Being a puzzle game, Toki Tori's length is somewhat debatable. Completing the game at 100% took me about six hours, though this length will vary from person to person based on their puzzle-solving skills. Regardless of length, the game provides for a satisfying experience while it lasts, with puzzles neither seeming too hard or too easy. Fans of puzzle games in general, and particularly those in the vein of Capcom's Zack & Wiki, won't regret picking this one up.

Score

Graphics Sound Control Gameplay Lastability Final
5 5 9 8.5 7 8.5
Graphics
5

The graphics are sufficient for the game, but they look like something you'd see on a cell phone. The enemies and main character are endearing, though.

Sound
5

The soundtrack is decent, but fairly short and excessively repetitive. The sound effects are okay as well, but sparse.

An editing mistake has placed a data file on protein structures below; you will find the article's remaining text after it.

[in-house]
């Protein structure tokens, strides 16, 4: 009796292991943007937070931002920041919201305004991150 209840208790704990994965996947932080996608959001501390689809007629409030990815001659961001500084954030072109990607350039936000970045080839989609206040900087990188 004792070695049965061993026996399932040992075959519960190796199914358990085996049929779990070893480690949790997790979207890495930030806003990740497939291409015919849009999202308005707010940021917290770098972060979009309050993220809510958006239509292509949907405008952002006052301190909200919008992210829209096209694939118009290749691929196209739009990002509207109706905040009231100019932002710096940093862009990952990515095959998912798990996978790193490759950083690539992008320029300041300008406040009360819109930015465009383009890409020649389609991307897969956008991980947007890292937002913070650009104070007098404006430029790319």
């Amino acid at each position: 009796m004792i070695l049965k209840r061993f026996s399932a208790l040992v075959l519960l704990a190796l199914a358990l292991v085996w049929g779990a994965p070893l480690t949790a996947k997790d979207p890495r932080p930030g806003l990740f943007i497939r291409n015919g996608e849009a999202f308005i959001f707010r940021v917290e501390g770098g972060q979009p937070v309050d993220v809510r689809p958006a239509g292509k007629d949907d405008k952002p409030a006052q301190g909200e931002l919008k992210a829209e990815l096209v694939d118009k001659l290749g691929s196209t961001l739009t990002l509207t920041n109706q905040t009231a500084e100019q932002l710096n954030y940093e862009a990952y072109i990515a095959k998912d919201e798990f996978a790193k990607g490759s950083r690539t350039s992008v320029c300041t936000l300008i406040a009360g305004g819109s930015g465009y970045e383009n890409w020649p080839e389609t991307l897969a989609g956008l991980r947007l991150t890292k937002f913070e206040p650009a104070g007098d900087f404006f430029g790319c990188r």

Control
9

Players can control Toki Tori with the Wii Remote's pointer or the Nunchuk. The only problem is the game's pathfinding mechanism, which is good for finding the shortest path but not always the best path.

Gameplay
8.5

Toki Tori has fairly standard gameplay for a point-and-click puzzle game. It is challenging, but never unbearably hard. The wild card allows players to skip levels that are stumping them, making the game accessible to a larger audience.

Lastability
7